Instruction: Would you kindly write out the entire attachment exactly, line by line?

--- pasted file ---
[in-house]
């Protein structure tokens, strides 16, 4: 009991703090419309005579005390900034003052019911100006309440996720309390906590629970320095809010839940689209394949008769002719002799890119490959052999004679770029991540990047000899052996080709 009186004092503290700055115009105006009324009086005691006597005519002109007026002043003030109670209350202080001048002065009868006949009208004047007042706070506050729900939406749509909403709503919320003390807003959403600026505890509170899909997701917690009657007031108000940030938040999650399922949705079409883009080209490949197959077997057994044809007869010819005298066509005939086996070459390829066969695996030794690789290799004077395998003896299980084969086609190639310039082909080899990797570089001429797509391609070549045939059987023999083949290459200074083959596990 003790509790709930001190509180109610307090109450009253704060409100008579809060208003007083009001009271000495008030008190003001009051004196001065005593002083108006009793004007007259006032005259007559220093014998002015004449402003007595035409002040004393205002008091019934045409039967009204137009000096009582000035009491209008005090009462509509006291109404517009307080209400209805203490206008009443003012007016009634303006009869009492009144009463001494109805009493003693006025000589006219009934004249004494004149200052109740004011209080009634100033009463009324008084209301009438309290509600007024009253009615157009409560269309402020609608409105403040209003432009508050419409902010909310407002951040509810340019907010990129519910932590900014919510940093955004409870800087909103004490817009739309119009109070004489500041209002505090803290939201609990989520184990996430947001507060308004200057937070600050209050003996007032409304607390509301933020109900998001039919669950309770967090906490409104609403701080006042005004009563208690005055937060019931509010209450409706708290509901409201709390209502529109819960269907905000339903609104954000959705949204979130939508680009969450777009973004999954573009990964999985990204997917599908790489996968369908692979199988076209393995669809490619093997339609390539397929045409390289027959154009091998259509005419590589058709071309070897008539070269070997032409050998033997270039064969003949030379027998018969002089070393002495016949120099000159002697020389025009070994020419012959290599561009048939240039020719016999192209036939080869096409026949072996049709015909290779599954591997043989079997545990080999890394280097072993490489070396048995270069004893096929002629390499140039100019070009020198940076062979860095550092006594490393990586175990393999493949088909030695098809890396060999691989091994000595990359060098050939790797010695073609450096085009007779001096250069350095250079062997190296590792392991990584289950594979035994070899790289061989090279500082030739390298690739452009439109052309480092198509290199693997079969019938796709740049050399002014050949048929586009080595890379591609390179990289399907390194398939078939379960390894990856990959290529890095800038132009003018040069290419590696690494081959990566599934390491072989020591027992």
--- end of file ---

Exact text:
[in-house]
């Protein structure tokens, strides 16, 4: 009991703090419309005579005390900034003052019911100006309440996720309390906590629970320095809010839940689209394949008769002719002799890119490959052999004679770029991540990047000899052996080709 009186004092503290700055115009105006009324009086005691006597005519002109007026002043003030109670209350202080001048002065009868006949009208004047007042706070506050729900939406749509909403709503919320003390807003959403600026505890509170899909997701917690009657007031108000940030938040999650399922949705079409883009080209490949197959077997057994044809007869010819005298066509005939086996070459390829066969695996030794690789290799004077395998003896299980084969086609190639310039082909080899990797570089001429797509391609070549045939059987023999083949290459200074083959596990 003790509790709930001190509180109610307090109450009253704060409100008579809060208003007083009001009271000495008030008190003001009051004196001065005593002083108006009793004007007259006032005259007559220093014998002015004449402003007595035409002040004393205002008091019934045409039967009204137009000096009582000035009491209008005090009462509509006291109404517009307080209400209805203490206008009443003012007016009634303006009869009492009144009463001494109805009493003693006025000589006219009934004249004494004149200052109740004011209080009634100033009463009324008084209301009438309290509600007024009253009615157009409560269309402020609608409105403040209003432009508050419409902010909310407002951040509810340019907010990129519910932590900014919510940093955004409870800087909103004490817009739309119009109070004489500041209002505090803290939201609990989520184990996430947001507060308004200057937070600050209050003996007032409304607390509301933020109900998001039919669950309770967090906490409104609403701080006042005004009563208690005055937060019931509010209450409706708290509901409201709390209502529109819960269907905000339903609104954000959705949204979130939508680009969450777009973004999954573009990964999985990204997917599908790489996968369908692979199988076209393995669809490619093997339609390539397929045409390289027959154009091998259509005419590589058709071309070897008539070269070997032409050998033997270039064969003949030379027998018969002089070393002495016949120099000159002697020389025009070994020419012959290599561009048939240039020719016999192209036939080869096409026949072996049709015909290779599954591997043989079997545990080999890394280097072993490489070396048995270069004893096929002629390499140039100019070009020198940076062979860095550092006594490393990586175990393999493949088909030695098809890396060999691989091994000595990359060098050939790797010695073609450096085009007779001096250069350095250079062997190296590792392991990584289950594979035994070899790289061989090279500082030739390298690739452009439109052309480092198509290199693997079969019938796709740049050399002014050949048929586009080595890379591609390179990289399907390194398939078939379960390894990856990959290529890095800038132009003018040069290419590696690494081959990566599934390491072989020591027992």